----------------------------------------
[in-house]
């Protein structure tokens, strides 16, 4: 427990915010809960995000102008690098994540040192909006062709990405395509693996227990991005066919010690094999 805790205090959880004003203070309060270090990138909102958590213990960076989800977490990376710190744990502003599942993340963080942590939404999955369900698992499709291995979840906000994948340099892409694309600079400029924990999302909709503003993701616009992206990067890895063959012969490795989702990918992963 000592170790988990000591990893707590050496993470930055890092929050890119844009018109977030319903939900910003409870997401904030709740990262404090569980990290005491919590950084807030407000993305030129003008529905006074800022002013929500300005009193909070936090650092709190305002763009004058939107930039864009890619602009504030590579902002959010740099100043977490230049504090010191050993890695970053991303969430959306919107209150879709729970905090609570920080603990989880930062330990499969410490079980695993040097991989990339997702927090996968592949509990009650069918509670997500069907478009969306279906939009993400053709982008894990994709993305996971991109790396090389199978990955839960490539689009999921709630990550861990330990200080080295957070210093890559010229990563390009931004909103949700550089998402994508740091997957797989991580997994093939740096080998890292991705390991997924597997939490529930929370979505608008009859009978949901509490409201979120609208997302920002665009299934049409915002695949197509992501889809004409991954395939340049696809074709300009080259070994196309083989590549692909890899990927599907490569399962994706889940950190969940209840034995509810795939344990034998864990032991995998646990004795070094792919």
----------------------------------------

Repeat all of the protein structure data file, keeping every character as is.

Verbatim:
[in-house]
């Protein structure tokens, strides 16, 4: 427990915010809960995000102008690098994540040192909006062709990405395509693996227990991005066919010690094999 805790205090959880004003203070309060270090990138909102958590213990960076989800977490990376710190744990502003599942993340963080942590939404999955369900698992499709291995979840906000994948340099892409694309600079400029924990999302909709503003993701616009992206990067890895063959012969490795989702990918992963 000592170790988990000591990893707590050496993470930055890092929050890119844009018109977030319903939900910003409870997401904030709740990262404090569980990290005491919590950084807030407000993305030129003008529905006074800022002013929500300005009193909070936090650092709190305002763009004058939107930039864009890619602009504030590579902002959010740099100043977490230049504090010191050993890695970053991303969430959306919107209150879709729970905090609570920080603990989880930062330990499969410490079980695993040097991989990339997702927090996968592949509990009650069918509670997500069907478009969306279906939009993400053709982008894990994709993305996971991109790396090389199978990955839960490539689009999921709630990550861990330990200080080295957070210093890559010229990563390009931004909103949700550089998402994508740091997957797989991580997994093939740096080998890292991705390991997924597997939490529930929370979505608008009859009978949901509490409201979120609208997302920002665009299934049409915002695949197509992501889809004409991954395939340049696809074709300009080259070994196309083989590549692909890899990927599907490569399962994706889940950190969940209840034995509810795939344990034998864990032991995998646990004795070094792919």